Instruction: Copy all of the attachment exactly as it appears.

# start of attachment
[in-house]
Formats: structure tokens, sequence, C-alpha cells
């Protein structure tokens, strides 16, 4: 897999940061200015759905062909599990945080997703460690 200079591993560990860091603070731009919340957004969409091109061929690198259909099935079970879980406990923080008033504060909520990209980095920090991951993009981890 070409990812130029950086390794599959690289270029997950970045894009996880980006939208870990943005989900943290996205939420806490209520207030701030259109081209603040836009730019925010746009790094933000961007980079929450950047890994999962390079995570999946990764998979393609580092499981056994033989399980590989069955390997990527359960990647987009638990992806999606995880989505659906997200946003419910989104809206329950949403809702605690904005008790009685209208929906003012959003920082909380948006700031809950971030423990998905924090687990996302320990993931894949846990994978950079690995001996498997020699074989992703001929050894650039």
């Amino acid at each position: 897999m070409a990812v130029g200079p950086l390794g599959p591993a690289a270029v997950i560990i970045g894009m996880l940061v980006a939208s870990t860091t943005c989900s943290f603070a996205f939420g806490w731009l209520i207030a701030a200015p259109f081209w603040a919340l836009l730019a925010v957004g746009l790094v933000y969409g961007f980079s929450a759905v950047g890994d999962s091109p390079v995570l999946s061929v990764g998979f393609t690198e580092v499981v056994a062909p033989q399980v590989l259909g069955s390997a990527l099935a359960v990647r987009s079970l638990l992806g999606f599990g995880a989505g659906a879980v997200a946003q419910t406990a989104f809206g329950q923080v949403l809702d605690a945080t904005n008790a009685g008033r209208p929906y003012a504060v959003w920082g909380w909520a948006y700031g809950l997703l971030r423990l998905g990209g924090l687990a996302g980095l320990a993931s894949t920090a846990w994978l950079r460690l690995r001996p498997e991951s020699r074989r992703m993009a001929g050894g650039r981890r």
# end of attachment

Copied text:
[in-house]
Formats: structure tokens, sequence, C-alpha cells
């Protein structure tokens, strides 16, 4: 897999940061200015759905062909599990945080997703460690 200079591993560990860091603070731009919340957004969409091109061929690198259909099935079970879980406990923080008033504060909520990209980095920090991951993009981890 070409990812130029950086390794599959690289270029997950970045894009996880980006939208870990943005989900943290996205939420806490209520207030701030259109081209603040836009730019925010746009790094933000961007980079929450950047890994999962390079995570999946990764998979393609580092499981056994033989399980590989069955390997990527359960990647987009638990992806999606995880989505659906997200946003419910989104809206329950949403809702605690904005008790009685209208929906003012959003920082909380948006700031809950971030423990998905924090687990996302320990993931894949846990994978950079690995001996498997020699074989992703001929050894650039």
């Amino acid at each position: 897999m070409a990812v130029g200079p950086l390794g599959p591993a690289a270029v997950i560990i970045g894009m996880l940061v980006a939208s870990t860091t943005c989900s943290f603070a996205f939420g806490w731009l209520i207030a701030a200015p259109f081209w603040a919340l836009l730019a925010v957004g746009l790094v933000y969409g961007f980079s929450a759905v950047g890994d999962s091109p390079v995570l999946s061929v990764g998979f393609t690198e580092v499981v056994a062909p033989q399980v590989l259909g069955s390997a990527l099935a359960v990647r987009s079970l638990l992806g999606f599990g995880a989505g659906a879980v997200a946003q419910t406990a989104f809206g329950q923080v949403l809702d605690a945080t904005n008790a009685g008033r209208p929906y003012a504060v959003w920082g909380w909520a948006y700031g809950l997703l971030r423990l998905g990209g924090l687990a996302g980095l320990a993931s894949t920090a846990w994978l950079r460690l690995r001996p498997e991951s020699r074989r992703m993009a001929g050894g650039r981890r």